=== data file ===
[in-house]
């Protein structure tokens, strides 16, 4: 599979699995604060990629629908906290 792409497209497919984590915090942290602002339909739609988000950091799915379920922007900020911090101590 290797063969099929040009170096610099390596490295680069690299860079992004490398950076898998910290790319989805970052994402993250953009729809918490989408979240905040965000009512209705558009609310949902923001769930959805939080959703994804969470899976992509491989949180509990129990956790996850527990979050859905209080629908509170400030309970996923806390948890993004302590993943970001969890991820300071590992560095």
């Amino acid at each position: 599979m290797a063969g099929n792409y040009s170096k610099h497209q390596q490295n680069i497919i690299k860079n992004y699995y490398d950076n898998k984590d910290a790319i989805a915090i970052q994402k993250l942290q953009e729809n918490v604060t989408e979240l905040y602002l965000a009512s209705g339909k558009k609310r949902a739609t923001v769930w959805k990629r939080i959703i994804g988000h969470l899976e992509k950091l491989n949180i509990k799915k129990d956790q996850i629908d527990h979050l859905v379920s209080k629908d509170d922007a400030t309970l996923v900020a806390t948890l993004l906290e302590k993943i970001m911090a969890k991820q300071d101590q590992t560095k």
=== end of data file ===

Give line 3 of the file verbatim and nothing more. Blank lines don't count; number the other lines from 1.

């Amino acid at each position: 599979m290797a063969g099929n792409y040009s170096k610099h497209q390596q490295n680069i497919i690299k860079n992004y699995y490398d950076n898998k984590d910290a790319i989805a915090i970052q994402k993250l942290q953009e729809n918490v604060t989408e979240l905040y602002l965000a009512s209705g339909k558009k609310r949902a739609t923001v769930w959805k990629r939080i959703i994804g988000h969470l899976e992509k950091l491989n949180i509990k799915k129990d956790q996850i629908d527990h979050l859905v379920s209080k629908d509170d922007a400030t309970l996923v900020a806390t948890l993004l906290e302590k993943i970001m911090a969890k991820q300071d101590q590992t560095k």